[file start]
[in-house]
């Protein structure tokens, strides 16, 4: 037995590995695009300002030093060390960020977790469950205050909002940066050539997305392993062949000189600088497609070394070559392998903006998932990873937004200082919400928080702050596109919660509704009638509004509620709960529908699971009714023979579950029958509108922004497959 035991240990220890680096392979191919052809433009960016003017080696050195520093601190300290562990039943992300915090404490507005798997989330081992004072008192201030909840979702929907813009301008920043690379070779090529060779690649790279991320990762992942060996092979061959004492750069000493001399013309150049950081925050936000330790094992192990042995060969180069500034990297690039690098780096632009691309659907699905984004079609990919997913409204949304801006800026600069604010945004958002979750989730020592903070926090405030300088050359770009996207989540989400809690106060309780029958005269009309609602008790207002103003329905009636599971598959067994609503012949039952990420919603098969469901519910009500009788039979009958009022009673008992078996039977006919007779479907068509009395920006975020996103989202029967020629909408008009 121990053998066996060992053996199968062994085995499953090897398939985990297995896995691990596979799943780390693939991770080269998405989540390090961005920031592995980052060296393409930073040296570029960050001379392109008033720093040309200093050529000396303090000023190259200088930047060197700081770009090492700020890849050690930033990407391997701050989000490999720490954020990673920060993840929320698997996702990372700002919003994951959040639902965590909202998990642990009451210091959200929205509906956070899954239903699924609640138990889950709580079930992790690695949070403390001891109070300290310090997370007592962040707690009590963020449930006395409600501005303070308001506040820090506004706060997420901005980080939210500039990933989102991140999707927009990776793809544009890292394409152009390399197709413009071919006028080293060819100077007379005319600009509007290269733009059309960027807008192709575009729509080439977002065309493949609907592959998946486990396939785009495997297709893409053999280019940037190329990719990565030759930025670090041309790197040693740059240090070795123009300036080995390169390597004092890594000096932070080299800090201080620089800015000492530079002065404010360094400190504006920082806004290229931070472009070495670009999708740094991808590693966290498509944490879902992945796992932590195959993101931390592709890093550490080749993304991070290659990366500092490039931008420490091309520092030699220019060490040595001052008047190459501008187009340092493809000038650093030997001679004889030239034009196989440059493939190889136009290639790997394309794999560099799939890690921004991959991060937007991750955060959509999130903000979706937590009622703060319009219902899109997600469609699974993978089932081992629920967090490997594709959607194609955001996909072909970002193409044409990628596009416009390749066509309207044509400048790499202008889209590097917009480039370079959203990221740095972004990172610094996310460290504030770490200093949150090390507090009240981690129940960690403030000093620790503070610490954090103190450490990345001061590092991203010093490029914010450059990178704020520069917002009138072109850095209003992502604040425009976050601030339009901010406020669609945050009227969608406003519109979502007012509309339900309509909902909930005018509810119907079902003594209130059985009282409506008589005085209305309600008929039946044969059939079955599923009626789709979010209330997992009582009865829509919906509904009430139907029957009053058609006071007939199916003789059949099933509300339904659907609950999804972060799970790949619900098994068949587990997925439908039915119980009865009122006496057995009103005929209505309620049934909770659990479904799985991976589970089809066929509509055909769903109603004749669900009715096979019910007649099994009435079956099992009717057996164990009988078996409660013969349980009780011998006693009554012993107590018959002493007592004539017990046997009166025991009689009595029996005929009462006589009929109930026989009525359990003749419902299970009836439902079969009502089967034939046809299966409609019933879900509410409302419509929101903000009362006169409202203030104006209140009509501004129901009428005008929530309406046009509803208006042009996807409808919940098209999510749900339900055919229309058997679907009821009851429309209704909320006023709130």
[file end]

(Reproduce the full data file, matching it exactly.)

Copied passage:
[in-house]
């Protein structure tokens, strides 16, 4: 037995590995695009300002030093060390960020977790469950205050909002940066050539997305392993062949000189600088497609070394070559392998903006998932990873937004200082919400928080702050596109919660509704009638509004509620709960529908699971009714023979579950029958509108922004497959 035991240990220890680096392979191919052809433009960016003017080696050195520093601190300290562990039943992300915090404490507005798997989330081992004072008192201030909840979702929907813009301008920043690379070779090529060779690649790279991320990762992942060996092979061959004492750069000493001399013309150049950081925050936000330790094992192990042995060969180069500034990297690039690098780096632009691309659907699905984004079609990919997913409204949304801006800026600069604010945004958002979750989730020592903070926090405030300088050359770009996207989540989400809690106060309780029958005269009309609602008790207002103003329905009636599971598959067994609503012949039952990420919603098969469901519910009500009788039979009958009022009673008992078996039977006919007779479907068509009395920006975020996103989202029967020629909408008009 121990053998066996060992053996199968062994085995499953090897398939985990297995896995691990596979799943780390693939991770080269998405989540390090961005920031592995980052060296393409930073040296570029960050001379392109008033720093040309200093050529000396303090000023190259200088930047060197700081770009090492700020890849050690930033990407391997701050989000490999720490954020990673920060993840929320698997996702990372700002919003994951959040639902965590909202998990642990009451210091959200929205509906956070899954239903699924609640138990889950709580079930992790690695949070403390001891109070300290310090997370007592962040707690009590963020449930006395409600501005303070308001506040820090506004706060997420901005980080939210500039990933989102991140999707927009990776793809544009890292394409152009390399197709413009071919006028080293060819100077007379005319600009509007290269733009059309960027807008192709575009729509080439977002065309493949609907592959998946486990396939785009495997297709893409053999280019940037190329990719990565030759930025670090041309790197040693740059240090070795123009300036080995390169390597004092890594000096932070080299800090201080620089800015000492530079002065404010360094400190504006920082806004290229931070472009070495670009999708740094991808590693966290498509944490879902992945796992932590195959993101931390592709890093550490080749993304991070290659990366500092490039931008420490091309520092030699220019060490040595001052008047190459501008187009340092493809000038650093030997001679004889030239034009196989440059493939190889136009290639790997394309794999560099799939890690921004991959991060937007991750955060959509999130903000979706937590009622703060319009219902899109997600469609699974993978089932081992629920967090490997594709959607194609955001996909072909970002193409044409990628596009416009390749066509309207044509400048790499202008889209590097917009480039370079959203990221740095972004990172610094996310460290504030770490200093949150090390507090009240981690129940960690403030000093620790503070610490954090103190450490990345001061590092991203010093490029914010450059990178704020520069917002009138072109850095209003992502604040425009976050601030339009901010406020669609945050009227969608406003519109979502007012509309339900309509909902909930005018509810119907079902003594209130059985009282409506008589005085209305309600008929039946044969059939079955599923009626789709979010209330997992009582009865829509919906509904009430139907029957009053058609006071007939199916003789059949099933509300339904659907609950999804972060799970790949619900098994068949587990997925439908039915119980009865009122006496057995009103005929209505309620049934909770659990479904799985991976589970089809066929509509055909769903109603004749669900009715096979019910007649099994009435079956099992009717057996164990009988078996409660013969349980009780011998006693009554012993107590018959002493007592004539017990046997009166025991009689009595029996005929009462006589009929109930026989009525359990003749419902299970009836439902079969009502089967034939046809299966409609019933879900509410409302419509929101903000009362006169409202203030104006209140009509501004129901009428005008929530309406046009509803208006042009996807409808919940098209999510749900339900055919229309058997679907009821009851429309209704909320006023709130």